The Cheat Meal Debate

If you actively read nutritional articles through fitness sites, are making the effort at leading a healthy lifestyle, or are a fitness competitor, you’ve likely heard the term “cheat meal” or a “re-feed”.  Are cheat meals a good idea? How can they help (or hurt) your progress? Do you need them?  I think it’s an important topic to discuss.

First off, I have to be totally clear that everyone is different – your body will respond to food in different ways depending on your body composition and activity level. Everyone has different goals and needs. I hope I can touch on something that speaks to everyone, but I’m sorry if I don’t.

cheat meal2

Generally, there are two reasons to have cheat meals: psychological or physical. In my opinion, psychological reasons are used more by the general population who are looking to lose weight or get in shape, while the physical reasons are used by athletes / fitness competitors.

Psychologically, being on a restrictive diet for a prolonged length of time is tough. You’ve stopped eating the junk food you loved, and are likely craving sweet or fatty foods. In this category, a cheat meal is used to give the person a mental break, and allow them to taste the foods they’re missing. The obvious downside to this is that some people may not be able to stop once they’ve had these foods again. They have difficulty getting back on track and the cheat meals start happening more frequently – and results start to digress. Additionally, some people view a cheat meal as a “reward” for sticking to a plan for x length of time, or losing x pounds. One of my favourite quotes is “You are not a dog; do not reward yourself with food”. Maybe a little bit harsh, but it’s true. Your reward is your improved health and better body! This is like saying you’re only sticking to a plan BECAUSE you want to eat junk and feel justified in doing so.

Physically, a cheat meal (or “re-feed” meal) is beneficial for those who have been on a strict, limited diet and training at a high intensity for a prolonged length of time to replenish energy and glycogen / glucose stores. Especially in bodybuilding, athletes will go for weeks on a “depletion” diet, which does the job of dropping body fat slowly while retaining as much muscle mass as possible. However, with the occasional re-feed / cheat meal, your stores get replenished; giving you added energy to work hard again. Additionally, it’s hypothesized that these meals can give a boost to metabolism as you suddenly fill your system with heavy, calorie and fat-dense foods it hasn’t had to process in weeks. Your body kicks into high gear to process this, which can re-spark fat loss. Many athletes will report excessive sweating throughout the night after having a cheat meal as their body works hard to digest these foods.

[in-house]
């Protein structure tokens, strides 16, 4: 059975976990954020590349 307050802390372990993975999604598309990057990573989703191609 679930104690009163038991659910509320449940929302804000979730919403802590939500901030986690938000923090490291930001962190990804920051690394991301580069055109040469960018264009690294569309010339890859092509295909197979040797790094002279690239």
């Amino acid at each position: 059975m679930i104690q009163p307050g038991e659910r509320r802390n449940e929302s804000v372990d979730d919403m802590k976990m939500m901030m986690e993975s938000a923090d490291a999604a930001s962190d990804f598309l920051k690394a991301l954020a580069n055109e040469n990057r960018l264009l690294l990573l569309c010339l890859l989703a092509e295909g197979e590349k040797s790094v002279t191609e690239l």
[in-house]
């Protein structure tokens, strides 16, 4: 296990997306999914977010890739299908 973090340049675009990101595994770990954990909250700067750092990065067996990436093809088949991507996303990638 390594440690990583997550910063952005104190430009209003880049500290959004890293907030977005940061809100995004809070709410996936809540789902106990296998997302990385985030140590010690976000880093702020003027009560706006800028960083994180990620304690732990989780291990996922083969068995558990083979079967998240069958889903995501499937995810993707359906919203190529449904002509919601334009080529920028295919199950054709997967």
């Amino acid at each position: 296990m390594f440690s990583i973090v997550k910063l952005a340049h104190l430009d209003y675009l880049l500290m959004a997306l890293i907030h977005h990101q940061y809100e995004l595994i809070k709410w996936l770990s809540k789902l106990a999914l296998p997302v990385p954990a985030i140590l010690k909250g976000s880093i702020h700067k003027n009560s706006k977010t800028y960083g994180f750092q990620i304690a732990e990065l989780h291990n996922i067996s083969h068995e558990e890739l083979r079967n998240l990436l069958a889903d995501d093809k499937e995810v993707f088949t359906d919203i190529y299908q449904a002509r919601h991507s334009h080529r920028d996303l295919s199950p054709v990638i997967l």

Cheat meals are a little controversial in bodybuilding as some people see it as a way to justify bingeing on junk. Does that happen? Yeah, sure. But, cheat meals can also be more prescribed, or made “clean”. For example, a clean cheat meal might consist of a specified serving of steak and potatoes – giving you a fattier piece of meat, and some bonus carbs in your week. This may or may not be followed with a single serving of dessert for more fat and sugar. Either way, it can be used in a controlled method rather than just a full-out binge. It’s usually dictated by a coach depending on how far out you are to the competition, and how your body is looking and progressing.

Again, cheat meals are a personal choice. I’ve felt the physical benefit to them, especially after being in prep for a long length of time. I’ve also felt the pain of going way overboard! Something to remember, if you’re a competitor reading this, after weeks of being on a strict diet and being depleted, you have all these plans of everything you want to eat… but you just can’t do it. You’ll feel full so quickly, and the sugar and fat will make you feel pretty gross – even the following day. We call this the food hangover. Avoid it! Be sure to drink lots of water and eat slowly!! – my lesson from previous meals 😉  Don’t be like this:

cheat meal

About Ashleigh

I'm passionate about health and fitness. I work as a Health Promotion Specialist, a group fitness instructor, and also a coach for physique competitors / weight loss clients. I grew up as a competitive athlete, and have continued with this passion as a Women's Physique competitor. Research and writing is another interest of mine, which I use to share my knowledge with the general public.
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One Response to The Cheat Meal Debate

  1. Pingback: Clean Cheating | Iron Forged Fitness

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